New insights into activities of daily living performance in chronic obstructive pulmonary disease

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Abstract

Purpose: There have been calls for more knowledge of activities of daily living (ADL) performance in order to address interventions in pulmonary rehabilitation effectively. Everyday technology (ET) has become an integrated dimension of ADL, impacting the ways in which ADL is performed. To improve everyday functioning and quality of life, the use of ADL and ET use needs to be evaluated and addressed effectively in interventions. Therefore, the aim of this study was twofold: 1) to explore the quality of ADL performance, and 2) to investigate the relationship between observation and self-reported ADL performance and ability to use everyday technologies in people living with COPD. Methods: This cross-sectional study involved 84 participants aged 46–87 years. Participants were recruited through healthcare centres in the Northern Region of Denmark using a convenience sampling procedure. Data were collected using standardized assessments that investigated different ADL perspectives: self-reported ADL tasks and ET use, observed motor and process ability, and need for assistance. Data were analysed and presented using descriptive statistics and Pearson’s correlation coefficient. Results: The most affected ADL tasks were mobility within or outside the home, lower dressing, bathing, pedicuring, cooking, shopping, cleaning and washing clothes. New insights into the quality of ADL performance in people living with COPD were presented in terms of detailed ADL motor skills and ADL process skills, as well as the predicted need for support to function in the community. Moreover, new insights into the relationship between observation and self-reported ADL performance (r=0.546, p<0.01; r=0.297, p<0.01) and between ADL performance and self-perceived ability to use ET (r=0.524, p<0.01; r=0.273, p<0.05; r=0.044, p=0.692) were presented. Conclusion: Overall, the knowledge from the present study is valuable for focusing interventions that address challenging ADL performance and ET use through relevant and realistic activities. The ability to use ET is important to evaluate and target pulmonary rehabilitation.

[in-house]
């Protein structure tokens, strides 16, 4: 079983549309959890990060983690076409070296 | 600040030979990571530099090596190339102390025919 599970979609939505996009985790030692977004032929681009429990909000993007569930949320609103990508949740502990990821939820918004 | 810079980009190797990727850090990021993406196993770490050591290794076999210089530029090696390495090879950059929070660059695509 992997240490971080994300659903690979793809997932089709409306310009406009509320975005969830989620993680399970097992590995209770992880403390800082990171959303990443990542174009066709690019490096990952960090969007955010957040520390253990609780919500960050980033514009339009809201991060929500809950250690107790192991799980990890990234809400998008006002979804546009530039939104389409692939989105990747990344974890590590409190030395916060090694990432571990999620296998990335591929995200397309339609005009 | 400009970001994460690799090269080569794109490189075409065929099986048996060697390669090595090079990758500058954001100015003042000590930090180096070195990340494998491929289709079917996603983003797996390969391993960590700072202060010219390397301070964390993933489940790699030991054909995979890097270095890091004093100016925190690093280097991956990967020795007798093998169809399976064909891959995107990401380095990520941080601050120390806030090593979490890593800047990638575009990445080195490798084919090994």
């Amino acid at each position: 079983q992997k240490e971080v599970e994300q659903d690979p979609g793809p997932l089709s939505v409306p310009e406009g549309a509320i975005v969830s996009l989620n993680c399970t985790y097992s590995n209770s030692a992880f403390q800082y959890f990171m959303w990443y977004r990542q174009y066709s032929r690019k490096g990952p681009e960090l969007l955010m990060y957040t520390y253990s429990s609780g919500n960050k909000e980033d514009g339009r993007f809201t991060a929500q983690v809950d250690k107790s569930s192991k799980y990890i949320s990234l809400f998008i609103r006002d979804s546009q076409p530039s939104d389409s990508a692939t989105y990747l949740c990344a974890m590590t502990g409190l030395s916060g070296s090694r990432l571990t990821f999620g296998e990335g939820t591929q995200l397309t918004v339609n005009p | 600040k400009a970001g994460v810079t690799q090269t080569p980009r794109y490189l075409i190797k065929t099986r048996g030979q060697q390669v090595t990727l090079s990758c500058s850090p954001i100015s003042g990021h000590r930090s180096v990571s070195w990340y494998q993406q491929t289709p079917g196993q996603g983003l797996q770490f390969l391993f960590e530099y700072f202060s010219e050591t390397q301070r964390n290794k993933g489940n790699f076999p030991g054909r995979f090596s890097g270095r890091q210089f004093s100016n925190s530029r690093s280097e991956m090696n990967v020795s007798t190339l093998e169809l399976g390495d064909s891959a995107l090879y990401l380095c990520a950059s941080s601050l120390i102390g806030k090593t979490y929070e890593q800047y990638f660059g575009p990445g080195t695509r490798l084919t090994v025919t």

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Kaptain, R. J., Helle, T., Patomella, A. H., Weinreich, U. M., & Kottorp, A. (2021). New insights into activities of daily living performance in chronic obstructive pulmonary disease. International Journal of COPD, 16, 1–12. https://doi.org/10.2147/COPD.S264365

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